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Jets, Raiders set to renew rivalry

New York looks to keep recent momentum in clash in Oakland

Posted: Sunday, January 12, 2003

OAKLAND, Calif. -- Any list of classic NFL games will have a sampling of Jets-Raiders matchups. When the teams play Sunday in a second-round playoff game, it will be difficult to replicate those memorable meetings.

Difficult, but not impossible.

Given the way this postseason already has gone, shades of ''Heidi'' might be on tap. Maybe there will be a backward pass the Raiders don't bother to cover (1968 AFL championship game).

It won't be as historic as Oakland's 14-7 victory Oct. 9, 1989, when Art Shell, the first black head coach in modern NFL history, made his debut with the Raiders.

It might be as entertaining as last month's game, a 26-20 win for the Raiders that went down to the final play -- and included a prolonged midgame ceremony (for Tim Brown's 1,000th career catch) that still irks the Jets.

Oakland leads the series 20-13-2, including victories in four of the last five games -- all played at the Black Hole. The most significant of those was a 38-24 win in the first round of last season's playoffs. A week before that, in the season finale, John Hall kicked the Jets into the postseason with a 53-yard field goal for the Jets' first regular-season win in Oakland. Their previous victory here was as the New York Titans in 1962.

''For me and for our team, going to Oakland, we had been there so many times, it almost feels like a home away from home,'' Chad Pennington said. ''We really enjoy playing in that atmosphere. I think our team feeds off that crowd. And we love that hostile atmosphere. If you don't, you're beaten before you even step out on the field.''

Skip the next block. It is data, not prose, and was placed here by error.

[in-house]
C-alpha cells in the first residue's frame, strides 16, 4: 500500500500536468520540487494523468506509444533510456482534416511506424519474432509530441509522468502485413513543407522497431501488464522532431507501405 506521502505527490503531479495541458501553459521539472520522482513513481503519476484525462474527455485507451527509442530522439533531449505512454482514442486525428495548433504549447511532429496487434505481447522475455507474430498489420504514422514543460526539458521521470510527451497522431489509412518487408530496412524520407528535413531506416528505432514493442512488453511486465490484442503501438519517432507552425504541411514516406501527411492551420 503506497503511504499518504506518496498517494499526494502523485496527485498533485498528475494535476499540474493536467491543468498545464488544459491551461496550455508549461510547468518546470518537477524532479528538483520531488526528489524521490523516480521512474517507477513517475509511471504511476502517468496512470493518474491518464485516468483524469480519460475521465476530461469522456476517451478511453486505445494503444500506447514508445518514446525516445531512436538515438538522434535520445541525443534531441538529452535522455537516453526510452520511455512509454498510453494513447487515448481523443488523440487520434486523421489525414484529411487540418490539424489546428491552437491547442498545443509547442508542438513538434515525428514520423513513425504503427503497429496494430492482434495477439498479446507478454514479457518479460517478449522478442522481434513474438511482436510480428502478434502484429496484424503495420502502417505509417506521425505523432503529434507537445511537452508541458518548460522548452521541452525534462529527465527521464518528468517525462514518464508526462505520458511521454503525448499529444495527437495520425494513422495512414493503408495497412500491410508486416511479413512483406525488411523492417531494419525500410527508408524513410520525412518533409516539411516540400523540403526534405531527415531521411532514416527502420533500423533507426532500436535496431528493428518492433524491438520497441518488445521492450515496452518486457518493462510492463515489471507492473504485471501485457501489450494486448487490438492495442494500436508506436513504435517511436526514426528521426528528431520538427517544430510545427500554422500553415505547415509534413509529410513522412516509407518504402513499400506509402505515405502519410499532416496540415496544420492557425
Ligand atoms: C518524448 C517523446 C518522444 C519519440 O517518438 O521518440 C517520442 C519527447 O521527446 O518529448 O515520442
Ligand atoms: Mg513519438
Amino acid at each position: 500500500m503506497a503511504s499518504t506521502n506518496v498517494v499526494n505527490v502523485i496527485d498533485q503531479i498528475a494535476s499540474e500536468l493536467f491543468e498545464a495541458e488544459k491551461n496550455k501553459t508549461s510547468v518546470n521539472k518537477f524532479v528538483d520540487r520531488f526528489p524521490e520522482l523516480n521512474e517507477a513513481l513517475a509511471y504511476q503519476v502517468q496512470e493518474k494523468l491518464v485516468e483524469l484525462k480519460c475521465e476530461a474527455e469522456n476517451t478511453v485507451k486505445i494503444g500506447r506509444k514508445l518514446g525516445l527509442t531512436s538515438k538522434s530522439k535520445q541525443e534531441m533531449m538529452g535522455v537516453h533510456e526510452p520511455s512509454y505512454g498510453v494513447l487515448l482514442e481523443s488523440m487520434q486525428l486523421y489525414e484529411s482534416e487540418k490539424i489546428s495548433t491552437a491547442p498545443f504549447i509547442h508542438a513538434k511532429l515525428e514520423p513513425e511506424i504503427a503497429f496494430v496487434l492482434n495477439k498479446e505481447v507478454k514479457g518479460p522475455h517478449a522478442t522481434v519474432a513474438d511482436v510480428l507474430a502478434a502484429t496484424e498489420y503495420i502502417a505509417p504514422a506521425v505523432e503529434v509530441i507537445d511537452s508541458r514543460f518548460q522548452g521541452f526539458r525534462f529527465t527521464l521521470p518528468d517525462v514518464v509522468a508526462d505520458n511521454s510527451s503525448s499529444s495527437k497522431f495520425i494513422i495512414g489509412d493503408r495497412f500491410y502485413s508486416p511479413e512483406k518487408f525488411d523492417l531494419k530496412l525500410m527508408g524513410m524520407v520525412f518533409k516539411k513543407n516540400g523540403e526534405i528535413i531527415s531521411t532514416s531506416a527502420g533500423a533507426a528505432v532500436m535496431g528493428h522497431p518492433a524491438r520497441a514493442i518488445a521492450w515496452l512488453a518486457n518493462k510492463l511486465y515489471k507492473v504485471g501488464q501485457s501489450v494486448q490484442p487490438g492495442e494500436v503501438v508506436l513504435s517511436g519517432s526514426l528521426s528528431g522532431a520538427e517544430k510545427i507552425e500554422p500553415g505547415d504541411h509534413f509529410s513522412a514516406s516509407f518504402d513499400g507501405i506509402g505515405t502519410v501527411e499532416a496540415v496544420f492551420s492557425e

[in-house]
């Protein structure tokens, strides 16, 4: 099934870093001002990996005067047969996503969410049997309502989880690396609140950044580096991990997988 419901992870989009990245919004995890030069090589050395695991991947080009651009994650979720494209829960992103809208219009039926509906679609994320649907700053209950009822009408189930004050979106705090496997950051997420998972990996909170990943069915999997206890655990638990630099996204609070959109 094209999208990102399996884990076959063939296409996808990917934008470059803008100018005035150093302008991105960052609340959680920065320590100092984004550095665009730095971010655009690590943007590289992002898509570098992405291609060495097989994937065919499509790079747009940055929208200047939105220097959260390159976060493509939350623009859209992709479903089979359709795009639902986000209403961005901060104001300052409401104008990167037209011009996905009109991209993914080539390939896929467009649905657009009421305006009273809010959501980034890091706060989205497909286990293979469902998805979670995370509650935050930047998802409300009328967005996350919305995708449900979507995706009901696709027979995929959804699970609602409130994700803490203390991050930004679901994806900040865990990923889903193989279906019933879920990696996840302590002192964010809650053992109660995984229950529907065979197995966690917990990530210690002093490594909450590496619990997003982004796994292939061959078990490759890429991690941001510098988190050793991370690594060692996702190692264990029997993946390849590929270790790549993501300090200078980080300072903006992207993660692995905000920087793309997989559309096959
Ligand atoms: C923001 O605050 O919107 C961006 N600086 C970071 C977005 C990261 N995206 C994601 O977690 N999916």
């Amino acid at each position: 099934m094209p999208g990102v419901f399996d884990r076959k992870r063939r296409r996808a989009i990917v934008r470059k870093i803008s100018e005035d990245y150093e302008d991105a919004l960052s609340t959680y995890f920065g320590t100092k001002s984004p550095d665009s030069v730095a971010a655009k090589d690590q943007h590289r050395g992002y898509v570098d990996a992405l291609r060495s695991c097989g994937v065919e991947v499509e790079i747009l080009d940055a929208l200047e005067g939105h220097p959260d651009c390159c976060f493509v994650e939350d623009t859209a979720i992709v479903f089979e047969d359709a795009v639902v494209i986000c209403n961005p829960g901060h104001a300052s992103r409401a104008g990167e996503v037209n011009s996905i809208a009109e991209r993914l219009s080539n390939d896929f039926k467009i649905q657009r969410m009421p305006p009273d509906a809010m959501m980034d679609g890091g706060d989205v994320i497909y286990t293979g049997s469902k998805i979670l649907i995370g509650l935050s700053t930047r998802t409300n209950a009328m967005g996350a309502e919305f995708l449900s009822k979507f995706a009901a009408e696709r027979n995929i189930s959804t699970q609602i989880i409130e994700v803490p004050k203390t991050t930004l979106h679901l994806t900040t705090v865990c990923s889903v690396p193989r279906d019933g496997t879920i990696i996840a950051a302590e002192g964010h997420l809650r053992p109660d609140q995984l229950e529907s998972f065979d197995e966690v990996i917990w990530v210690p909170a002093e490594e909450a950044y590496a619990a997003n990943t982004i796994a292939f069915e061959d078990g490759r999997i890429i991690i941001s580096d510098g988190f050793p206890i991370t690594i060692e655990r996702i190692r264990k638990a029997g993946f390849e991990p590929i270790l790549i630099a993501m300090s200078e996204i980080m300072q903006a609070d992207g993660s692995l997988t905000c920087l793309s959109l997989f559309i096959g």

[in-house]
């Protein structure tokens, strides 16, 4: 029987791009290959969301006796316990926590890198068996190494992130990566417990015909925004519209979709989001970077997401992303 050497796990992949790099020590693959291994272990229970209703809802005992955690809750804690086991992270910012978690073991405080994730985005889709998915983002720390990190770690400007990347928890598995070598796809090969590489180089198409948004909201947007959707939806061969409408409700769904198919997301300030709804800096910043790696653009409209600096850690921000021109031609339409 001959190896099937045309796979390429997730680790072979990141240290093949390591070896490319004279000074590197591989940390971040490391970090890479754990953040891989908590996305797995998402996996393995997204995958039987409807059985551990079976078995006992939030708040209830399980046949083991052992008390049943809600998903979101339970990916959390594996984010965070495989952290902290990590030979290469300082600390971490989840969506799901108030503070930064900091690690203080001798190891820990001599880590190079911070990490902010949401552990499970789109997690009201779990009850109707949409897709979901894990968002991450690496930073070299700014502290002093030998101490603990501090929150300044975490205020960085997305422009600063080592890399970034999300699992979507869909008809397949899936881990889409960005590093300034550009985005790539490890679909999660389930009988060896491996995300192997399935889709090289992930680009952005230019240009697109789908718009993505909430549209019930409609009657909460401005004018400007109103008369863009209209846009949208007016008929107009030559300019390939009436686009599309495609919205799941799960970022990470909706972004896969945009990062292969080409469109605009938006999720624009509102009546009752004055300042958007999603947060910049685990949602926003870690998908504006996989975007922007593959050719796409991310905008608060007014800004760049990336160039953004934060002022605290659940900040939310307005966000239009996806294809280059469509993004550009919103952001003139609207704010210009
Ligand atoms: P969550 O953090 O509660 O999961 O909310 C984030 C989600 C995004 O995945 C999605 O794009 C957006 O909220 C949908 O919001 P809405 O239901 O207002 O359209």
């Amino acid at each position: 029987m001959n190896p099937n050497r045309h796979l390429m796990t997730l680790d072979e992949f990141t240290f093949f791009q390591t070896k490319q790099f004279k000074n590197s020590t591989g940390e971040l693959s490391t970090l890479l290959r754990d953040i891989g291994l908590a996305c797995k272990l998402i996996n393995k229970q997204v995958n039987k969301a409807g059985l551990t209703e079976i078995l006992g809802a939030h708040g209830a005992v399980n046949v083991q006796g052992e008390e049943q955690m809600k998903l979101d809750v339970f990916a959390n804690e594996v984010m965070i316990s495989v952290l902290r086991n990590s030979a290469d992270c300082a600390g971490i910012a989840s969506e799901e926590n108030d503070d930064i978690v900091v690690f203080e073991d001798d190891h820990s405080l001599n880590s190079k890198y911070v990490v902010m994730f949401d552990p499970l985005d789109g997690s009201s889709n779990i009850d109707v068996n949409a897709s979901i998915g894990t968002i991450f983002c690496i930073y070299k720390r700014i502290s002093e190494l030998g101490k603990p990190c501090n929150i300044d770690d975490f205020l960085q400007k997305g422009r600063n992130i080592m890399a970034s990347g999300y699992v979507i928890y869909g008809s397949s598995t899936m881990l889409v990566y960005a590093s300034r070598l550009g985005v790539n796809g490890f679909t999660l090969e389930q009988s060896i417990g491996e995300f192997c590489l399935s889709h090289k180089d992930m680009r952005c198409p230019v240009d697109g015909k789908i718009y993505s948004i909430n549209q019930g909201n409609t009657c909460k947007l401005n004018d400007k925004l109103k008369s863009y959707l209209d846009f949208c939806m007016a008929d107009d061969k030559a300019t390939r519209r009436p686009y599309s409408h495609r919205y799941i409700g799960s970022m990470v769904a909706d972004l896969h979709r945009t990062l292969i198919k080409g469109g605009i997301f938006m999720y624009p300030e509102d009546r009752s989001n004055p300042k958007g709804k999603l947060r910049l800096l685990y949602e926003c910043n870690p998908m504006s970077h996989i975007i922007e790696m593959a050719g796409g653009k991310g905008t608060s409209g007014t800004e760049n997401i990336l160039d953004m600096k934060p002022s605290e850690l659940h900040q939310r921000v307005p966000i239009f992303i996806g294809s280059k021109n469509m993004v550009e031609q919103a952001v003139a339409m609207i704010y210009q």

By far, these franchises' two most storied games came in 1968.

On Nov. 17 that year, the Jets held a 32-29 lead at Oakland with under a minute left when NBC, which then had the AFL television rights, went to a commercial -- and didn't come back to the game. Instead, the children's film ''Heidi,'' scheduled to begin at 7 p.m. EST, went on, and nearly all of the country had no idea that the Raiders rallied for a 43-32 win.

Even though NBC's president wanted to stick with football, the network employee in charge of making the switch never was told.

''I didn't do anything wrong,'' said Dick Cline, the man who switched the network to the movie. ''I'm not guilty here. I did what I was supposed to do. In fact, NBC promoted me the following month.''

And, the following month, at frigid Shea Stadium, the Raiders faced the Jets for the AFL title. The Jets, in their first playoff game ever, won 27-23, helped greatly when Daryle Lamonica's lateral to Charles Smith was left uncovered by the Raiders. Jets linebacker Ralph Baker pounced on it, clinching New York's victory.

Two weeks later, the Jets stunned the Colts to spark the Super Bowl's popularity.

So what might be in store Sunday, with the winner advancing to the AFC championship game against Tennessee, which beat Pittsburgh 34-31 in overtime Saturday? The Raiders hope -- expect -- their recent domination of the series to continue. And they don't care how dramatically it occurs.

''This time of the year, it's the part of the game that you really love,'' Jerry Rice said. ''Everything is on the line, and if you don't play well, your season is over. I think my wife ... she's not ready for me to be at home every day and I'm not ready for that, either.''



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